Click "Ok" when you have finished setting these parameters.
Since the preprocessor definitions are different for each configuration and platform, you'll need to edit these individually for each configuration/platform combination that you want to modify using the "Configurations" and "Platforms" combo boxes.
8) To suppress PortAudio runtime debug console output, go to Project -> Properties -> Configuration Properties -> C/C++ -> Preprocessor. In the field 'Preprocessor Definitions', find PA_ENABLE_DEBUG_OUTPUT and remove it. The console will not output debug messages.
9) Also in the preprocessor definitions you need to explicitly define the native audio APIs you wish to use. For Windows the available API definitions are:
For each of these, the value of 0 indicates that support for this API should not be included. The value 1 indicates that support for this API should be included. (PA_USE_SKELETON is not usually used, it is a code sample for developers wanting to support a new API).
As when setting Preprocessor definitions, building is a per-configuration per-platform process. Follow these instructions for each configuration/platform combination that you're interested in.
10) From the Build menu click Build -> Build solution. For 32-bit compilations, the dll file created by this process (portaudio_x86.dll) can be found in the directory build\msvc\Win32\Release. For 64-bit compilations, the dll file is called portaudio_x64.dll, and is found in the directory build\msvc\x64\Release.
11) Now, any project that requires portaudio can be linked with portaudio_x86.lib (or _x64) and include the relevant headers (portaudio.h, and/or pa_asio.h , pa_x86_plain_converters.h) You may want to add/remove some DLL entry points. At the time of writing the following 6 entries are not part of the official PortAudio API defined in portaudio.h:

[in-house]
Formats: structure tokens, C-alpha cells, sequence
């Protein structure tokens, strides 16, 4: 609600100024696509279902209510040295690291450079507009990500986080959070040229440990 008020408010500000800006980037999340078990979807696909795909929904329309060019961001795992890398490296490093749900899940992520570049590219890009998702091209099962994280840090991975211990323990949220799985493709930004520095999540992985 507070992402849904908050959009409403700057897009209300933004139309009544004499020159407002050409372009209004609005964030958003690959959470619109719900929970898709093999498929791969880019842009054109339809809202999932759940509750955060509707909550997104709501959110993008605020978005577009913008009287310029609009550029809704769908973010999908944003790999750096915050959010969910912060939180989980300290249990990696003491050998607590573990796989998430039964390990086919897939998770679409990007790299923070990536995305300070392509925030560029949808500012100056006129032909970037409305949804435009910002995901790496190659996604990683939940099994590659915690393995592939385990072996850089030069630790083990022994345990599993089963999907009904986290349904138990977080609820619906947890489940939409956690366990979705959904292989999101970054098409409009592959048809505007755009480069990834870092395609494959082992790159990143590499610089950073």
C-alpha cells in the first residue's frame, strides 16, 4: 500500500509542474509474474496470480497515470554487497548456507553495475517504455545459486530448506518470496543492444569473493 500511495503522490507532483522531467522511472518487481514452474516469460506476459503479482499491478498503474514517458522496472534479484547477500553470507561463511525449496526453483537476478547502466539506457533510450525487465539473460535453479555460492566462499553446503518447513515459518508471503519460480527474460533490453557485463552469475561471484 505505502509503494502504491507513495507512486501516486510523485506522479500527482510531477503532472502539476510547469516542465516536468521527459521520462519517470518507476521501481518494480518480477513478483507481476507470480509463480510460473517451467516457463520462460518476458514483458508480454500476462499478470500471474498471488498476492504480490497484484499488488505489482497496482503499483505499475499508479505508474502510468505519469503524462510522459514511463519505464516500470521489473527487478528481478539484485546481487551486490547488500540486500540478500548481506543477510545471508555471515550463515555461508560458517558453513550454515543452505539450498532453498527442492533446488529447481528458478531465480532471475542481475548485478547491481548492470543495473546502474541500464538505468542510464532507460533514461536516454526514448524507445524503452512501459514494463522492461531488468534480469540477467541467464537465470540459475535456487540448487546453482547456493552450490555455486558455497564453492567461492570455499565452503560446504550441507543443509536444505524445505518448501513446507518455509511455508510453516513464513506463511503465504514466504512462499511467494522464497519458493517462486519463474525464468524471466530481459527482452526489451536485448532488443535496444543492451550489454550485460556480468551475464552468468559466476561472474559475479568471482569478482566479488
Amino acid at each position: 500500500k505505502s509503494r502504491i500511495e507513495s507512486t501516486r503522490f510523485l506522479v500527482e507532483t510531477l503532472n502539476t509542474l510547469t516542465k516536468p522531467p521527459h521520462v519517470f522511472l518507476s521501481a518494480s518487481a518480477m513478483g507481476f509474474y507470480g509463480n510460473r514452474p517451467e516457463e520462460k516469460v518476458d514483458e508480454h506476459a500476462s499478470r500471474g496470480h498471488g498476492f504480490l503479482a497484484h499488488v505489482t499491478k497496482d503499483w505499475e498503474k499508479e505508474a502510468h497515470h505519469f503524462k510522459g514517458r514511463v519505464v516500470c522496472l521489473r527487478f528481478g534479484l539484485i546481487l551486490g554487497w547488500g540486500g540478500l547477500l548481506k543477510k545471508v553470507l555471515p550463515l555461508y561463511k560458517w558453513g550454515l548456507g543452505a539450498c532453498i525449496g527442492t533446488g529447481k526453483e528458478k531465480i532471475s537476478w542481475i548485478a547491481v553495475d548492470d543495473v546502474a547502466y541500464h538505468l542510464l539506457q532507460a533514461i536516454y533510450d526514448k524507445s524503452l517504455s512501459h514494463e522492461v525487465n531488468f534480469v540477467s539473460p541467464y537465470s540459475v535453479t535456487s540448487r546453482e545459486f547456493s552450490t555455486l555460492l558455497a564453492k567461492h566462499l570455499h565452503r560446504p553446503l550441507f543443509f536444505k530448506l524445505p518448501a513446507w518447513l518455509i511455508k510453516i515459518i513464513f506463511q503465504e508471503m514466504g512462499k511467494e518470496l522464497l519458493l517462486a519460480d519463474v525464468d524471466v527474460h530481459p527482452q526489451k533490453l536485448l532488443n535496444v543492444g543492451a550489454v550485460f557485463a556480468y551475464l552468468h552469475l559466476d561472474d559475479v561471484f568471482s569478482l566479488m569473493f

To build PortAudio without ASIO support you need to:
1) Make sure your project doesn't try to build any ASIO SDK files. If you're using one of the shipped projects, remove the ASIO related files from the project. In the shipped projects you can find them in the project tree under portaudio > Source Files > hostapi > ASIO > ASIOSDK
2) Make sure your project doesn't try to build the PortAudio ASIO implementation files:
If you're using one of the shipped projects, remove them from the project. In the shipped projects you can find them in the project tree under portaudio > Source Files > hostapi > ASIO
3) Define the preprocessor symbols in the project properties as described in step 9 above. In VS2005 this can be accomplished by selecting Project Properties -> Configuration Properties -> C/C++ -> Preprocessor -> Preprocessor Definitions. Omitting PA_USE_ASIO or setting it to 0 stops src\os\win\pa_win_hostapis.c from trying to initialize the PortAudio ASIO implementation.
4) Remove PaAsio_* entry points from portaudio.def
Updated by Chris on 5/26/2011
Improvements by John Clements on 12/15/2011
Edits by Ross on 1/20/2014
Back to the Tutorial: PortAudio Tutorials